admissible evidence in ruling on a motion for summary
judgment.” Orr v. Bank of Am., NT &
SA, 285 F.3d 764, 773 (9th Cir. 2002). At the summary
judgment stage, district courts consider evidence with
content that would be admissible at trial, even if the form
of the evidence would not be admissible at trial. See
Fraser v. Goodale, 342 F.3d 1032, 1036 (9th Cir. 2003);
Block v. City of Los Angeles, 253 F.3d 410, 418-19
(9th Cir. 2001). “[O]bjections to evidence on the
ground that it is irrelevant . . . [is] duplicative of the
summary judgment standard itself” and unnecessary to
consider here. Burch v. Regents of Univ. of Cal.,
433 F.Supp.2d 1110, 1119 (E.D. Cal. 2006); see Anderson
v. Liberty Lobby, Inc., 477 U.S. 242, 248 (1986)
(“Factual disputes that are irrelevant or unnecessary
will not be counted.”). Accordingly, the Court does not
consider any relevance objections. Le's remaining
objections that the statements misstate the evidence or law,
assume facts not in evidence, or are vague, are objections to
USA's characterization of the evidence rather than to the
evidence itself. Thus, the Court will not consider these
objections. See Hanger Prosthetics & Orthotics, Inc.
v. Capstone Orthopedic, Inc., 556 F.Supp.2d 1122, 1126
n.1 (E.D. Cal. 2008) (noting that the parties'
“‘evidentiary objections to [their
adversary's] separate statements of undisputed facts are
not considered because such objections should be directed at
the evidence supporting those statements”).
party may move for summary judgment, identifying each claim
or defense-or the part of each claim or defense-on which
summary judgment is sought. The Court shall grant summary
judgment if the movant shows that there is no genuine dispute
as to any material fact and the movant is entitled to
judgment as a matter of law.” Fed.R.Civ.P. 56(a). The
party seeking summary judgment bears the initial burden of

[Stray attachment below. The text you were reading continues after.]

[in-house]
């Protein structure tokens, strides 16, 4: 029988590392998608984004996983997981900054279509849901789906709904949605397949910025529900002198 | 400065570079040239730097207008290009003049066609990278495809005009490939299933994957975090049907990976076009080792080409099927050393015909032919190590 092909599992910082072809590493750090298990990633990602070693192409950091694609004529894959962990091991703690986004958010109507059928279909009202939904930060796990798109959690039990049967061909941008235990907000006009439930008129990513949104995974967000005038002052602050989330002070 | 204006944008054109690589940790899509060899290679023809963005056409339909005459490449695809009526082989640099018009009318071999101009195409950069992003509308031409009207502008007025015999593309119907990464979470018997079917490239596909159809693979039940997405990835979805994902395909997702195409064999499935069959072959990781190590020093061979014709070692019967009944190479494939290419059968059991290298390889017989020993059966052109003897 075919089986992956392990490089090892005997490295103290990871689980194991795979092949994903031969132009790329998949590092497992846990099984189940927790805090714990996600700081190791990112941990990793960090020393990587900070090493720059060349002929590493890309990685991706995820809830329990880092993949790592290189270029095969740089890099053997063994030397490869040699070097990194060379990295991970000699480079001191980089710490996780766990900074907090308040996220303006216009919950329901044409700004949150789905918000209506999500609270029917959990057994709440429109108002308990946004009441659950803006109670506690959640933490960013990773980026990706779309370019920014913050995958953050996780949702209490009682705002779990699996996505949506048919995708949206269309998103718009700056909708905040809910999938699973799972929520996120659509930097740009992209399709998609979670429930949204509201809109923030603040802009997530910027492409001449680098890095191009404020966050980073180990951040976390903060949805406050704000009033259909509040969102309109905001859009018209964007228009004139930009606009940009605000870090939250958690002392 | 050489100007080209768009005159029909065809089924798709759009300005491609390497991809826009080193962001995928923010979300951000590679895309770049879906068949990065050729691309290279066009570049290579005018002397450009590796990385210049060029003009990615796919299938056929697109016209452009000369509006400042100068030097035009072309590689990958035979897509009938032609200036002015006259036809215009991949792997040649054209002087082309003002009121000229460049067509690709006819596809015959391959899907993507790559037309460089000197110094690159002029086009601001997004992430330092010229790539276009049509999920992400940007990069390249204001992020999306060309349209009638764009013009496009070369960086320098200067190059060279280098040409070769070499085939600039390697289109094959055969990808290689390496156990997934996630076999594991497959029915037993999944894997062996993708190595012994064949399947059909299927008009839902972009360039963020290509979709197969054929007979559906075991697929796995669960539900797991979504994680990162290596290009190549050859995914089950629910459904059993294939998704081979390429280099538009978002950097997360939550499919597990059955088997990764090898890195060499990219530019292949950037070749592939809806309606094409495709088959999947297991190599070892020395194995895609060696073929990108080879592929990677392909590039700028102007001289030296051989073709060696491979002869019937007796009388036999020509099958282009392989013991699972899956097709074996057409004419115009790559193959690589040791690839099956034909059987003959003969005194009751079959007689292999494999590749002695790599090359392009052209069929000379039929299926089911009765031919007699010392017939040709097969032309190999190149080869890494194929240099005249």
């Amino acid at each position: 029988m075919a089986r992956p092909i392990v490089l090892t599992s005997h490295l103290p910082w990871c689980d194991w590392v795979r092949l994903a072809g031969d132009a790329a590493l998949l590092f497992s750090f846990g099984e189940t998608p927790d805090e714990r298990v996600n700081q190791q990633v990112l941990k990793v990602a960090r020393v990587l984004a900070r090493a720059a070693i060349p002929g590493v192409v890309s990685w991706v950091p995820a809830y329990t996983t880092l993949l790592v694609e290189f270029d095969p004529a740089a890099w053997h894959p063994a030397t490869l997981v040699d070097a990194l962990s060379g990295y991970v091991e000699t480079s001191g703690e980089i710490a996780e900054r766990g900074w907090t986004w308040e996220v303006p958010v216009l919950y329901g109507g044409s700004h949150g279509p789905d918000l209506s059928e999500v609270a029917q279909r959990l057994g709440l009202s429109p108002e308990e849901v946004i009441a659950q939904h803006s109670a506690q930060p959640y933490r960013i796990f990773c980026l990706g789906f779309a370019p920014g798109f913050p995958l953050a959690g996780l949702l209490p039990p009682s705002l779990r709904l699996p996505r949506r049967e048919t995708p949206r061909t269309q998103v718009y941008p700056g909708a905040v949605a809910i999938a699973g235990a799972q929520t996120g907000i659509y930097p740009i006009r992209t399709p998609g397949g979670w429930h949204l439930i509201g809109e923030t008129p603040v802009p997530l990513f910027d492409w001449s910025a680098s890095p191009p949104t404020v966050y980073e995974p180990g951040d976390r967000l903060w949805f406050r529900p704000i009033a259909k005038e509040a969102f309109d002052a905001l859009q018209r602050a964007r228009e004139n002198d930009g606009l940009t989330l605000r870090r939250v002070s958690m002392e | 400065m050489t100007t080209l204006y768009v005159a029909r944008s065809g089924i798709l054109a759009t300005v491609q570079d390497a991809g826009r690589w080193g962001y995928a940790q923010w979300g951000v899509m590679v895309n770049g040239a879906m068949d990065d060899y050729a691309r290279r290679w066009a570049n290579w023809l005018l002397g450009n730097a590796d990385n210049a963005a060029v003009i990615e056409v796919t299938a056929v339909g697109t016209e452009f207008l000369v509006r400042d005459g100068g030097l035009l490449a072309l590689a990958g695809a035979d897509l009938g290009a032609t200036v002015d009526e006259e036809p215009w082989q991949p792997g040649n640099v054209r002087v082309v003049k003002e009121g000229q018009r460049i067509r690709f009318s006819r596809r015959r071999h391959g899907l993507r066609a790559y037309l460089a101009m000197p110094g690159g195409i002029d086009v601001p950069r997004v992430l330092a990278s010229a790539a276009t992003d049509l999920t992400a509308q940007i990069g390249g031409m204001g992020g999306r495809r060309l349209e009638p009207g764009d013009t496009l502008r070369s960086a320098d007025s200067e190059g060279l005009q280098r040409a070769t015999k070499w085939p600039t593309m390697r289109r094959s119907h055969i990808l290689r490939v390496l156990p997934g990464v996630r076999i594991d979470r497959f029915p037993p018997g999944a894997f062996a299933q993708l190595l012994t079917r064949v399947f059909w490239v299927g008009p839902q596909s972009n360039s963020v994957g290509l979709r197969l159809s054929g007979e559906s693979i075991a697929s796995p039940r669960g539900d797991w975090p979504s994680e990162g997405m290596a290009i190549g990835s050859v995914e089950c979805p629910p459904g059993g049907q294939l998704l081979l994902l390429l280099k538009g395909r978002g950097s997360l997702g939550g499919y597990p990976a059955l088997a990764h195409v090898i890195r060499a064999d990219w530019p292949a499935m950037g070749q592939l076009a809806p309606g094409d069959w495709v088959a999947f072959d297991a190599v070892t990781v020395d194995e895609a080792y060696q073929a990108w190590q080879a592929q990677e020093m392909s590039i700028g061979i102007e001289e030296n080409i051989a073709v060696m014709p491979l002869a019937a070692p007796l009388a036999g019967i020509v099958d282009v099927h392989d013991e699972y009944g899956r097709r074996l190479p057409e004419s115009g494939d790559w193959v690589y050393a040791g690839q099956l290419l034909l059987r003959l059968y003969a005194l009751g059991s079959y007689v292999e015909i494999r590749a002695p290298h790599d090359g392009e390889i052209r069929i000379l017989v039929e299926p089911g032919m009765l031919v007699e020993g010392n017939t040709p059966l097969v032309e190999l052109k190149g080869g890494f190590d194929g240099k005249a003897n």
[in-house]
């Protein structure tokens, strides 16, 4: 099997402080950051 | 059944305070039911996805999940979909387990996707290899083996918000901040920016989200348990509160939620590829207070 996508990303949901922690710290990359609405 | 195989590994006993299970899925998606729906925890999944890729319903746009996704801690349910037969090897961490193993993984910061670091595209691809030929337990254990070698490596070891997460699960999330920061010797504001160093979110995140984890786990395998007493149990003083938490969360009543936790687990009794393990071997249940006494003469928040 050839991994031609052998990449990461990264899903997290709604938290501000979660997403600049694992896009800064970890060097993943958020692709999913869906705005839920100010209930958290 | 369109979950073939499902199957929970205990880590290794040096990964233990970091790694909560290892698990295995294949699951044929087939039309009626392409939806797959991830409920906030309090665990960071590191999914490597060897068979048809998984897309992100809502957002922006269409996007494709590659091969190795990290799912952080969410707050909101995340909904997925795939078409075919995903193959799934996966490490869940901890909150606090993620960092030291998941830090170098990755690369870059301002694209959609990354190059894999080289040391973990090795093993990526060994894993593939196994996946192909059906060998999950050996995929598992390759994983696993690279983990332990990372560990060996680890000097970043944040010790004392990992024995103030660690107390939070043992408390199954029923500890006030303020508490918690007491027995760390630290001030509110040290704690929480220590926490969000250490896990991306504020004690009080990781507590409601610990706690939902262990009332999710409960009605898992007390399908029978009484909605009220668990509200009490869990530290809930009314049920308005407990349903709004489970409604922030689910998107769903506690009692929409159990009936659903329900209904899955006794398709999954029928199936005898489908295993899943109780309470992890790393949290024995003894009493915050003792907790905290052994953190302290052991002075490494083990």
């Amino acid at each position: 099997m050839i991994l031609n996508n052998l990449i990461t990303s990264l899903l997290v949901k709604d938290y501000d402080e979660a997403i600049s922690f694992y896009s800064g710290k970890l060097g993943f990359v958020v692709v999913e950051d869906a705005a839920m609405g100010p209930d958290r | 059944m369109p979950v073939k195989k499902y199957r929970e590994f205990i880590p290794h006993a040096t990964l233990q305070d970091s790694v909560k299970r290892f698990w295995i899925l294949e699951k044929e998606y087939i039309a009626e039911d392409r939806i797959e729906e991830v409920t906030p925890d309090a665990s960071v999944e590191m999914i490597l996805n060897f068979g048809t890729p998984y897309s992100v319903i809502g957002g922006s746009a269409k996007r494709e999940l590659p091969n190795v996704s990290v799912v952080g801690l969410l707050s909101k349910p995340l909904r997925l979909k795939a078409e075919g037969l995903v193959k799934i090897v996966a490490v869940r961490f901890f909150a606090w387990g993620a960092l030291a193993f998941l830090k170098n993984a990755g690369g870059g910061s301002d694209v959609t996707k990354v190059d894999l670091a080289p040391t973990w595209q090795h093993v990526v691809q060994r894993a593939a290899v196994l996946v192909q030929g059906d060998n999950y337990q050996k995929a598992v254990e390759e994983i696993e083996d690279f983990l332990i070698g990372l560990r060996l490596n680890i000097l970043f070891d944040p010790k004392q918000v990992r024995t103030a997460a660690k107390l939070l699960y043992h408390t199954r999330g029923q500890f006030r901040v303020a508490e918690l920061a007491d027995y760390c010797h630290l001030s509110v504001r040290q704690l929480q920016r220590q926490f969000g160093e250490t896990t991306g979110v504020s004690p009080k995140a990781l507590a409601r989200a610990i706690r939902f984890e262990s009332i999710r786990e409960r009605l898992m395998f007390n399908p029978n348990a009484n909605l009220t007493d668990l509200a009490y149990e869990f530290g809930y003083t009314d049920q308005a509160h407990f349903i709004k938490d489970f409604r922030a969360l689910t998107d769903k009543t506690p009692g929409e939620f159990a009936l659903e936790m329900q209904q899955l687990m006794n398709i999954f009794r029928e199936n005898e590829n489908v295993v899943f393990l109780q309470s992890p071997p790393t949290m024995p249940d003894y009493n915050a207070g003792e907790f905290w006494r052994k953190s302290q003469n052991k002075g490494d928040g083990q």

establishing the basis of its motion and of identifying the
portions of the declarations, pleadings, and discovery that
demonstrate absence of a genuine issue of material fact.
Celotex Corp. v. Catrett, 477 U.S. 317, 323 (1986).
The moving party has “the burden of showing the absence
of a genuine issue as to any material fact, and for these
purposes the material it lodged must be viewed in the light
most favorable to the opposing party.” Adickes v.
S.H. Kress & Co., 398 U.S. 144, 157 (1970). A fact
is material if it could affect the outcome of the suit under
applicable law. See Anderson, 477 U.S. at 248. A
dispute about a material fact is genuine if there is
sufficient evidence for a reasonable jury to return a verdict
for the non-moving party. Id. The party opposing
summary judgment cannot “‘rest upon the mere
allegations or denials of [its] pleading' but must
instead produce evidence that ‘set[s] forth specific
facts showing that there is a genuine issue for
trial.'” Estate of Tucker v. Interscope
Records, Inc., 515 F.3d 1019, 1030 (9th Cir. 2008)
(quoting Fed.R.Civ.P. 56(e)).
asserts one cause of action against the USA, seeking a decree
that Le owns the property free and clear of the federal tax
lien. Cross Compl. ¶¶ 15-20. The sole dispute
between the parties is whether the date of sale is May 5,
2017 or May 9, 2017. The USA contends the date of sale is May
9, 2017-the date the auction concluded-and Le avers the date
of sale is May 5, 2017-the date the auction commenced.
26, section 7425(b) of the United States Code governs
nonjudicial sales of property to which the government claims
a federal tax lien. 26 U.S.C. § 7425(b). Pursuant to
§ 7425(b), “[a] nonjudicial sale of property is
made ‘subject to and without disturbing' federal
tax liens if (1) the federal tax liens were filed more than
30 days before the sale, and (2) notice of the sale is not
given to the IRS in accordance with § 7426(c)(1).”
Orme v. United States, 269 F.3d 991, 994 (9th Cir.
2001) (quoting 26 U.S.C. § 7425(b)); see Quality
Loan Serv. Corp. v. 24702 Pallas Way, 635 F.3d 1128,
1134 (9th Cir. 2011). ...